The United States Congress allowed African Americans to serve for the first time (Negroes or Colored was the term used) in the US Army after passing legislation in 1866, at Fort Leavenworth, Kansas, during peacetime. Six units were created, two would be Calvary, and four were set up as infantry regiments. The two Calvary units were designated as the 9th and 10th US Calvary. The US Infantry, activated in July 1886, was known as the 38th, 39th, 40th, 41st regiments. Later, the four infantry regiments became the 24th and 25th regiments.

With all African American men who primarily were enlisted men, the remainder of the regiments were former slaves and Civil War veterans. The US Colored Troops, formerly the Civil War Troops, were no more, so many joined the newly created infantry. Even with some of these African American Soldiers having the experience, they were commanded by all-white officers.

Buffalo Soldiers Ceremony

Photo by Joe Jackson

Buffalo Soldier

Photo by Joe Jackson

These African American Soldiers of these newly organized units ended up fighting primarily renegades and hostile Indigenous/Native Americans and protecting the border for New Mexico and Arizona. Soon they were being called Buffalo Soldiers. The term “Buffalo Soldiers” reportedly came from Native American Tribes, possibly the Cheyenne Warriors as they referred to the bushy hair of Black Soldiers they were fighting. The Apache adopted the same term, Buffalo Soldier, because they felt their hair matched the Bison. Eventually, all the African American Soldiers who were a part of the legislation establishing the Negro 1866 Army were called “Buffalo Soldiers.”

As the troops moved west, many units settled at Ft. Bowie and Ft. Huachuca in Arizona in the late 1880s. These soldiers were instrumental in moving New Mexico and Arizona into statehood (both in 1912). Some of the troops moved north toward Wyoming and fought in wars with primarily Native Americans. These soldiers were exposed to the elements and not only battled at war but were in a battle of unfavorable living conditions, racial prejudices, and unfair and often dangerous assignments. It did not stop these brave American men.

Most of the Indian Wars ended by the late 1890s, but the Buffalo Soldiers endured and were moved to assist Teddy Roosevelt and the Rough Riders in the battle of San Juan in the Spanish-American War.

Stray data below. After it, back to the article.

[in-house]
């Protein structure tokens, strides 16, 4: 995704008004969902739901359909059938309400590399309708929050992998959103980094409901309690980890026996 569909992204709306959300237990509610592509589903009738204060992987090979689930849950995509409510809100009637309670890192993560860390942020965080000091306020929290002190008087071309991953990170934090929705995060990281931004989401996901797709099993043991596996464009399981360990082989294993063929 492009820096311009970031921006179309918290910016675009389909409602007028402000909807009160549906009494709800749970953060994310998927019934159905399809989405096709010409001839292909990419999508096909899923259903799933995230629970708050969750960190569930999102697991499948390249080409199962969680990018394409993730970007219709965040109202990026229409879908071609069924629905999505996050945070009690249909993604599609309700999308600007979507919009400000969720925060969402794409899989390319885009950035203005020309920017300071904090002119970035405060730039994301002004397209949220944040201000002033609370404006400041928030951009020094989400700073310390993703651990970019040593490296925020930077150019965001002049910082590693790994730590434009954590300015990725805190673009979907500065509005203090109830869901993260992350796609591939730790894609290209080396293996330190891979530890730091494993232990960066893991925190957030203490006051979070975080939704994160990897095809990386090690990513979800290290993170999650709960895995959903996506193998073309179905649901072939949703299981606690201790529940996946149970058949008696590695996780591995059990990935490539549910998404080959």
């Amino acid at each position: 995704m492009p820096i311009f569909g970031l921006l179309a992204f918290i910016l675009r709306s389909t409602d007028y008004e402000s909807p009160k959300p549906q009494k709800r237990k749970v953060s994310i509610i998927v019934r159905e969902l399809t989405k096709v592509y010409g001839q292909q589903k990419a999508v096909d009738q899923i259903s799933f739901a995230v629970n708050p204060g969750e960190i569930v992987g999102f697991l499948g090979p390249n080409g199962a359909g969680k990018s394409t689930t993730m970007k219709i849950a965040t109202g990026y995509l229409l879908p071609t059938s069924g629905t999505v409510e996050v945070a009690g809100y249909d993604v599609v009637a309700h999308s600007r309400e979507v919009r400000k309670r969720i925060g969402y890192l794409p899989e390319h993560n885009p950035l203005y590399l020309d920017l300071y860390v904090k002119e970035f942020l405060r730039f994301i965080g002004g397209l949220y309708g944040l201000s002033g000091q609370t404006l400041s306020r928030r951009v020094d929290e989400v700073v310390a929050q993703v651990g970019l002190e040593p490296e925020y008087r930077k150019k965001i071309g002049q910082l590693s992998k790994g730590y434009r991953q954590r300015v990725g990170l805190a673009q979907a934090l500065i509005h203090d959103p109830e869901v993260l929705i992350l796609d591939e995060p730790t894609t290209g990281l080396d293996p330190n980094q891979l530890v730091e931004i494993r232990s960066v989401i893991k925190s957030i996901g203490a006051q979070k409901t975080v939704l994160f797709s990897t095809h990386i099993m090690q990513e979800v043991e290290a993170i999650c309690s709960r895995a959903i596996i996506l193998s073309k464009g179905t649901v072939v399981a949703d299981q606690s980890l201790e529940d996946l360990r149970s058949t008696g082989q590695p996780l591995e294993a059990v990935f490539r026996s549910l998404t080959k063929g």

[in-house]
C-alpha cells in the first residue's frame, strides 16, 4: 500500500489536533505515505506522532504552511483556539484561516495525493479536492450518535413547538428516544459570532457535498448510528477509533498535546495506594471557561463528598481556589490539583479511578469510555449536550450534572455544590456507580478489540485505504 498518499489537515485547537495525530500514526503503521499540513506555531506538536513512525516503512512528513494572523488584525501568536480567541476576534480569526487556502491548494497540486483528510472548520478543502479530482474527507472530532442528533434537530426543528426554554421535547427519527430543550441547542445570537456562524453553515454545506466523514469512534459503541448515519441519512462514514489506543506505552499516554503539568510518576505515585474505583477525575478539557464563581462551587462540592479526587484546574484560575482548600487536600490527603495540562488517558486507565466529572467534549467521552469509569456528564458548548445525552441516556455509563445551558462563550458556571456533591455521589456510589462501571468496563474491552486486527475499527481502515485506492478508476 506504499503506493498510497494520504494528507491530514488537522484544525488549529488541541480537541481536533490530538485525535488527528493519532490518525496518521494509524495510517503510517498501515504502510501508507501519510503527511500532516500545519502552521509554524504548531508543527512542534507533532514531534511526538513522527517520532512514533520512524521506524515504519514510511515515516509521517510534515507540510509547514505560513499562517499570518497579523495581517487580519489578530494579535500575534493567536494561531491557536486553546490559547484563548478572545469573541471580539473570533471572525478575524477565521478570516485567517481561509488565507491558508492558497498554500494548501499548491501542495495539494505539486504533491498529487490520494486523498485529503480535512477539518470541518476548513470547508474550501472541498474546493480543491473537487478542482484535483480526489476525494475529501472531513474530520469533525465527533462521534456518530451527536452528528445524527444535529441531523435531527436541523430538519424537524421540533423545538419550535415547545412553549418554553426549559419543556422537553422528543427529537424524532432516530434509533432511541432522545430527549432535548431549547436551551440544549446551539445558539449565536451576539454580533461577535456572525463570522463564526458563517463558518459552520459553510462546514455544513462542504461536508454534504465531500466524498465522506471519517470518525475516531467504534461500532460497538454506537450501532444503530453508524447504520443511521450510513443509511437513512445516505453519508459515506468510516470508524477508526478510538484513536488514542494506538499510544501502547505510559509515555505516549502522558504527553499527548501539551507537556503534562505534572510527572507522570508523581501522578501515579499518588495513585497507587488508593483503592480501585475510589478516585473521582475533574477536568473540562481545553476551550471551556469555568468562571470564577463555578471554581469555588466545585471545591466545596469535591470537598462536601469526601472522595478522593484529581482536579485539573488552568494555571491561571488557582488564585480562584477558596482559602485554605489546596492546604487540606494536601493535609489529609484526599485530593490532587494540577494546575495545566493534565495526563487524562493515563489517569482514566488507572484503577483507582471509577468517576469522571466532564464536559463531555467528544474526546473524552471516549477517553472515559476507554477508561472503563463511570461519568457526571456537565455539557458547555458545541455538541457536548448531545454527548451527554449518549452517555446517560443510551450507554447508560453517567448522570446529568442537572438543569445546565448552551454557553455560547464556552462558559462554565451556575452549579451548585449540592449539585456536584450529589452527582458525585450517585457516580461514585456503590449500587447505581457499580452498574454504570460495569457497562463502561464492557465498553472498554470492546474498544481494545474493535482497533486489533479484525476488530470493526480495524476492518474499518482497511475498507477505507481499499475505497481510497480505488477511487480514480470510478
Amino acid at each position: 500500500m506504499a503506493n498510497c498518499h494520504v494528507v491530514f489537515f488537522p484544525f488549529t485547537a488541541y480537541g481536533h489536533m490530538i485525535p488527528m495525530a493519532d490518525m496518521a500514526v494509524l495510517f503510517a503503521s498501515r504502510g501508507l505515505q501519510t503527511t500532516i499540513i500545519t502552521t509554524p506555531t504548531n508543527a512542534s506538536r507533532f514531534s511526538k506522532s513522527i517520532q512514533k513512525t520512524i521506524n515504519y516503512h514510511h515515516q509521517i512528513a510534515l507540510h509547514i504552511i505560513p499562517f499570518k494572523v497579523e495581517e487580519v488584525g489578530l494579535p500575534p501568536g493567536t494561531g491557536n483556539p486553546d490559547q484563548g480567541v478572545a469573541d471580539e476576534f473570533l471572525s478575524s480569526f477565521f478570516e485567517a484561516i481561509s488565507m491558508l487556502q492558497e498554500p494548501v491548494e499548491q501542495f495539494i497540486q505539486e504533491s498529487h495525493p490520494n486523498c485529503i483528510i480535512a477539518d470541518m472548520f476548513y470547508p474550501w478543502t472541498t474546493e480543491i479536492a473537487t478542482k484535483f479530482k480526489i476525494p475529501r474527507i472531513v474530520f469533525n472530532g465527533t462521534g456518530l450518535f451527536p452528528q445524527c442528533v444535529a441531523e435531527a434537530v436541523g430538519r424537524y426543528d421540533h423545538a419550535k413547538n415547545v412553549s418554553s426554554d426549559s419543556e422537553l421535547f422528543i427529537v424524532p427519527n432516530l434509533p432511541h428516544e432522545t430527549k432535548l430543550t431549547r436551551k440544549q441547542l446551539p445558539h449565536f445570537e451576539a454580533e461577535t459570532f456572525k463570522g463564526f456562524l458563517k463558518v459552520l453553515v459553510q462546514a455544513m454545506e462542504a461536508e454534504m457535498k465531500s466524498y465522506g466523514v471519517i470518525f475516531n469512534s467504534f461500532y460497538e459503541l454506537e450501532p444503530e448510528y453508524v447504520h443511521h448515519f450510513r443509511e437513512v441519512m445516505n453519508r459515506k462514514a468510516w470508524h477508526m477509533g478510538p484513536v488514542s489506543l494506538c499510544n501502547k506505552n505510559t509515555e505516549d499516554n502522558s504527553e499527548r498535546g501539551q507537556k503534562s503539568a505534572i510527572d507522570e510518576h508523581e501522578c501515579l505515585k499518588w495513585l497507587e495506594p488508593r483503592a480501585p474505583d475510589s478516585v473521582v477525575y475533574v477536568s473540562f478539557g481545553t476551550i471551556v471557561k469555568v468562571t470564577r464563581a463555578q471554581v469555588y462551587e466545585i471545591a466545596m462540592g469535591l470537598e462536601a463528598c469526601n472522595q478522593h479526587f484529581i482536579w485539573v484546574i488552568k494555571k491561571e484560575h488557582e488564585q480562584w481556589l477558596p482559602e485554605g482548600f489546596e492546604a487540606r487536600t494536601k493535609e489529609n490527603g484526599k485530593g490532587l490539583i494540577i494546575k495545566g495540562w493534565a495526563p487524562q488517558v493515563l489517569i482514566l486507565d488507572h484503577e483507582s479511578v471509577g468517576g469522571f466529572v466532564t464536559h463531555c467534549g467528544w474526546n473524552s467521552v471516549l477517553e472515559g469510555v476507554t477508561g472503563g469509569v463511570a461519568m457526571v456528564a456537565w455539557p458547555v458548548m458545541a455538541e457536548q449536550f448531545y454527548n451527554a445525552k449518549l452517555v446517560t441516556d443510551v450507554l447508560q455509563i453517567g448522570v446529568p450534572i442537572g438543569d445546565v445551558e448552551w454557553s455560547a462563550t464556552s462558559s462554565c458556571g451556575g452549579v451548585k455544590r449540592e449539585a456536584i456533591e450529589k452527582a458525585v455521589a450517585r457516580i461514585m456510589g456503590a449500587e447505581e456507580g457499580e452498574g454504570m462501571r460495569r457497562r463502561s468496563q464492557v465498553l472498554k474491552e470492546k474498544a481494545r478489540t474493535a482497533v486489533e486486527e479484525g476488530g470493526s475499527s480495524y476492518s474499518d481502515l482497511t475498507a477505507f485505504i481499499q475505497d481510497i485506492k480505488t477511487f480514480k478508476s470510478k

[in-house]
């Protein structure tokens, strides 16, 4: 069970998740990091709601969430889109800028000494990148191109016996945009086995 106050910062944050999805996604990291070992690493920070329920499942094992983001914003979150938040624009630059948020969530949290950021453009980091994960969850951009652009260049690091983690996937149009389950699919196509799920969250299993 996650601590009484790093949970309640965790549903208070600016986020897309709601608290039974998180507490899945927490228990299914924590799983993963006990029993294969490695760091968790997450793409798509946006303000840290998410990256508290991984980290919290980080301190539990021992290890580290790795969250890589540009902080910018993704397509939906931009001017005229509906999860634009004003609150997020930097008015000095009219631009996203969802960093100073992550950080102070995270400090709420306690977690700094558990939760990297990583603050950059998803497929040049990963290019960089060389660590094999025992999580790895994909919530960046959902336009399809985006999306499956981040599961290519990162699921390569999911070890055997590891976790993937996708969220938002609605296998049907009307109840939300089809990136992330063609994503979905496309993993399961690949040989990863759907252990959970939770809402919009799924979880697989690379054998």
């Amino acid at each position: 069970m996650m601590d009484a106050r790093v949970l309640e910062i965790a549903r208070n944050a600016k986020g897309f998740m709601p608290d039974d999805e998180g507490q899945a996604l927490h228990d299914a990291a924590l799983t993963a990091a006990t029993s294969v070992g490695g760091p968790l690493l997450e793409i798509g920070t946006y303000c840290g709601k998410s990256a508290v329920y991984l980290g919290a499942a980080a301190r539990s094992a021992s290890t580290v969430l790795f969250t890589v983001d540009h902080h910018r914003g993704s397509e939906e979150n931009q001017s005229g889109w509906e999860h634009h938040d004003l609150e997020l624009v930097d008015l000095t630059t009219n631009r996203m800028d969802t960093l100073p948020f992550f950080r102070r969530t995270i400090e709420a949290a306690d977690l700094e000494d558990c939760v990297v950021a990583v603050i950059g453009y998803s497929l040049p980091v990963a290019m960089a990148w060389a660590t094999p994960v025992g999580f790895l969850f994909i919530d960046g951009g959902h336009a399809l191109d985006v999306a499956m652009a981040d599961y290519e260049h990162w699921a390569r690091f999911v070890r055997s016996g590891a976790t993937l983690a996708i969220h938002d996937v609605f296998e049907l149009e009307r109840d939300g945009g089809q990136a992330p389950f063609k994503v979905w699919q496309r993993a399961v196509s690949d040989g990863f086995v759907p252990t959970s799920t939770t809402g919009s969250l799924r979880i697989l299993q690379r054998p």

More African American men enlisted from various states, and some of the regiments had African American officers. Some of the troops became “Park Rangers” and assisted with protecting many of what is now known as our National Parks. There were no national parks at this time. National Parks were established in August of 1916. Buffalo Soldiers protected settlers moving west with pioneer wagons trains, stagecoaches carrying food and goods, and telegraph lines. After fighting our Indigenous Americans, they eventually were asked to protect Native American reservations and bring peace to multiple cities where there was unrest.

Buffalo Soldiers Sculpture

Photo by Joe Jackson

Buffalo Soldier Sign

Photo by Joe Jackson

Corporal Isaiah Mays and Sergeant Benjamin Brown were awarded the Medal of Honor for their protection and defense of the Wham Paymaster robbery in February 1890 near Fort Grant, Arizona. They were among twenty-three Buffalo Soldiers to receive America’s highest honor.

When Pancho Villa led an attack on Columbus, NM, in 1916, Buffalo Soldiers under Major Charles Young, a Black Officer, were asked to assist. The “Punitive Expedition of 1916” was led by Buffalo Soldiers as Pancho Villa escaped back into Mexico.

President Harry Truman dismantled the Buffalo Soldier units in 1948 by Executive Order. This order enforced military branches to allow all American men to serve with equal treatment of any man who was a uniformed soldier.

Buffalo Soldier Stamp

Resources

Tucson Buffalo Soldier Memorial Website

City of Tucson / News Announcement

Tucson / Buffalo Soldiers Memorial Plaza Dedication

Tucson / Buffalo Soldier Photos of the Memorial Dedication

Buffalo Soldier Memorial Project Overview